For “Mystery Science Theater 3000” fans, it’s kind of incredible to contemplate — new episodes are coming next week. A new 14-episode season will debut on Netflix on Friday, April 14.
While there are the inevitable jitters about whether the new version can live up to the old episodes, mostly what I’m hearing and seeing from fans is excitement. And one thing i’m definitely not hearing is any trepidation over how new host Jonah Ray is going to do.
Pick of the Week: “The Life Aquatic with Steve Zissou“ (Netflix) — And to think that back in 2004 this was thought of as something of a misfire after Wes Anderson’s first three masterpieces. It’s still one of my favorites of his, gently sending up those old “adventure” TV shows like “Wild Kingdom” while telling a quirky and funny story for the 11-year-old in all of us. Because it’s the perfect age.
Look, up on your streaming service. It’s a bird, it’s a plane, it’s all the “Superman” movies leaving Netflix on March 31.
Just as Superman is missing from the new “Justice League” trailer, he’ll be gone from Netflix in April. The original “Superman: The Movie” and the even-better “Superman II” will go, along with the lesser-regarded sequels, including the painfully bad “Superman IV: The Quest for Peace.” Even “Superman Returns,” the 2005 reboot with Brandon Routh, will go back to Krypton (or some rival streaming service that bought the rights, more likely.)
Here’s a few other good movies you might want to catch before they skedaddle on April 1:
Pick of the week: “Pete’s Dragon” (Netflix) — I’m not sure who saw David Lowery’s ’50s crime drama “Ain’t Them Bodies Saints” and thought “That guy should totally reboot a ’70s Disney movie featuring an animated dragon.” But I’m glad they did, because Lowery’s take is refreshingly old-fashioned storytelling that they don’t do much in family films anymore, relying on heart and emotion as much as effects. Although that is a pretty good-looking dragon.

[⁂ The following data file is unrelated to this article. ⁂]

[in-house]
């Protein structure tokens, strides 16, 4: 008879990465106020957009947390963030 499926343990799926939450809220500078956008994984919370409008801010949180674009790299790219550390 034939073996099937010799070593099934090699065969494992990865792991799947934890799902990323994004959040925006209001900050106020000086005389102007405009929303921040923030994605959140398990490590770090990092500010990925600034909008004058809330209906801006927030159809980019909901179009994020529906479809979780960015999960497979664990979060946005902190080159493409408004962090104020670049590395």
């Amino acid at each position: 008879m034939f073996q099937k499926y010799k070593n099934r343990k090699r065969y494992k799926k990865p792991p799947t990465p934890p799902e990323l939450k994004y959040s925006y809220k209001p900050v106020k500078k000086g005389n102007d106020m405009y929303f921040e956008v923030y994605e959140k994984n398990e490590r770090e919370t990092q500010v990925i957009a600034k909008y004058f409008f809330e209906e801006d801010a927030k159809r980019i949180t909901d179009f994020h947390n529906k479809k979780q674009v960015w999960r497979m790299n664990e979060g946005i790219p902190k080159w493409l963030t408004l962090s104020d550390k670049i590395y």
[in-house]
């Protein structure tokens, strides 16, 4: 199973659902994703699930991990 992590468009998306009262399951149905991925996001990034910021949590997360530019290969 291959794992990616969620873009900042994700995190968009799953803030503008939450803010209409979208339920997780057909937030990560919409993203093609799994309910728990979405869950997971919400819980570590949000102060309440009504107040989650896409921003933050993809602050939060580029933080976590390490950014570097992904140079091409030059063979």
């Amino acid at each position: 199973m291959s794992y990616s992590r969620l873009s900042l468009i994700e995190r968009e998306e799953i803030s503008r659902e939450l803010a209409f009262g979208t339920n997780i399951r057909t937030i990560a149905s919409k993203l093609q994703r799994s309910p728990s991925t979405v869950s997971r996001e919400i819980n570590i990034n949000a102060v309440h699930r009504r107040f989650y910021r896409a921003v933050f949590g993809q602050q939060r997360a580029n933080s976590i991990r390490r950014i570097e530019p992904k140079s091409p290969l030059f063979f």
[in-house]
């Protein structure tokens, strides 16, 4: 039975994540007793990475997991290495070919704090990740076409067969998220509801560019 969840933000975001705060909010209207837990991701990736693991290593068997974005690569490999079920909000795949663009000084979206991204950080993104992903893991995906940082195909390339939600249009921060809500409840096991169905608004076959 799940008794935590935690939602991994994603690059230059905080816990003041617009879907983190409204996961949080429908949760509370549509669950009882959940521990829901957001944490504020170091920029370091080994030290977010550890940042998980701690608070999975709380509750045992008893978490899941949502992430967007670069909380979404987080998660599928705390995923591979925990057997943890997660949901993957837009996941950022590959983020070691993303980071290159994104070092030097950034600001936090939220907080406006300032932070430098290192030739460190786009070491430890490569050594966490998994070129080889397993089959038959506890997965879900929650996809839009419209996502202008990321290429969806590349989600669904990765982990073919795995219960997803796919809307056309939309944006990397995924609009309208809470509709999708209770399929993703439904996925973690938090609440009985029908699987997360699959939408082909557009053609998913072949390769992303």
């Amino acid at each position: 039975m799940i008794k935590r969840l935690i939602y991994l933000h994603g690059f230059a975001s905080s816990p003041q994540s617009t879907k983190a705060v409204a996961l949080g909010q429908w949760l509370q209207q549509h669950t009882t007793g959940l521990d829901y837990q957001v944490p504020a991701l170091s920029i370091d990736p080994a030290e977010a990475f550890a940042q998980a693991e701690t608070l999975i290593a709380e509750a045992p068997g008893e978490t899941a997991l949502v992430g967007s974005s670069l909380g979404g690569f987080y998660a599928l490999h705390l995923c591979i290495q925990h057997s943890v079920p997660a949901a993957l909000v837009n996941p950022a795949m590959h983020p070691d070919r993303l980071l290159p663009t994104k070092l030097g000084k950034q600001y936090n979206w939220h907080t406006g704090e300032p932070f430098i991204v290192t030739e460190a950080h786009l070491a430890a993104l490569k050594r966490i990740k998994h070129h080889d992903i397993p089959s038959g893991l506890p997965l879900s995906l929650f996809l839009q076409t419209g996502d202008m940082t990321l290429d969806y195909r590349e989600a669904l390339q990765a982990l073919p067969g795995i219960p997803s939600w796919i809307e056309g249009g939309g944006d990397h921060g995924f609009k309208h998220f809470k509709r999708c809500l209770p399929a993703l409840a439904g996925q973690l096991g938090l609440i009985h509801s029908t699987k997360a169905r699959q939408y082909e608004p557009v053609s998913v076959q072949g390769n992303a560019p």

I used to think it was pretty special that I got to age along with the Richard Linklater’s “Before” series. When “Before Sunrise” came out I was 26, when “Before Sunset” came out I was 35, and when “Before Midnight” came out I was 44. Tracking, more or less, with the aging of the characters, getting a surprise visit from them every 9 years.
It was special for watching the movies, but also for those nine-year gaps in between. Linklater’s preoccupation, from “Boyhood” to “Dazed and Confused” to “Slacker” has always been about time, how it shapes us and how we shape it in memory. These nearly-decade long intermissions gave me the chance to age, too, and track my own trek into middle age along with Celine and Jesse.
But the occasion of the release of all three films in a boxed set from the Criterion Collection has me rethinking that specialness a little. Because, as valid as it is to see the films over an 18-year span, seeing them all together reveals new things to the viewer, reveals them not just as an ongoing project but a single, unified work of art.
Pick of the Week: “What We Do in the Shadows“ (Amazon Prime) — My full review is here. Before “Hunt for the Wilderpeople” and making Thor funny in the upcoming “Ragnarok,” New Zealand filmmaker Taika Waititi co-created and starred in this hilarious mockumentary about a group of vampires living together in a flat. The usual roommate run-ins are heightened when all of the tenants are immortal, and not cleaning up after yourself involves geysers of blood all over the walls. Jemaine Clement and Rhys Darby of “Flight of the Conchords” also appear.
“Always Shine” screens at 10:30 p.m. Friday night at the Union South Marquee Theatre, 1208 W. Dayton St. as part of the Directress Film Festival. FREE.
And you thought Emma Stone’s auditions in “La La Land” were rough. In the opening scene of Sophie Takal’s “Always Shine,” an actress named Beth (Caitlin FitzGerald) is auditioning for a sexually humiliating part in a lousy horror movie, sobbing as she offers an unseen killer her body in exchange for sparing her life. We hear the producers leering off-camera as she debases herself, chortling as she all but strips in front of them to get the part.
Then we see what’s shot like another audition, this time an actress named Anna (Mackenzie Davis) seeming to audition for the part of a pissed-off customer at an auto repair shop. Only, when the scene ends, we realize that she’s not auditioning for role — she really is at an auto shop, really is pissed off.
The pairing of those two scenes is key. “Always Shine” comes off in many ways like a brutal commentary on Hollywood sexism, on the way the industry uses and disposes of women. And that’s part of it. But, ultimately, “Always Shine” is about the way society in general looks at women, how they are often forced to perform roles for men in certain ways — to play submissive, or flirty, or the “cool girl” — in order to be seen and heard.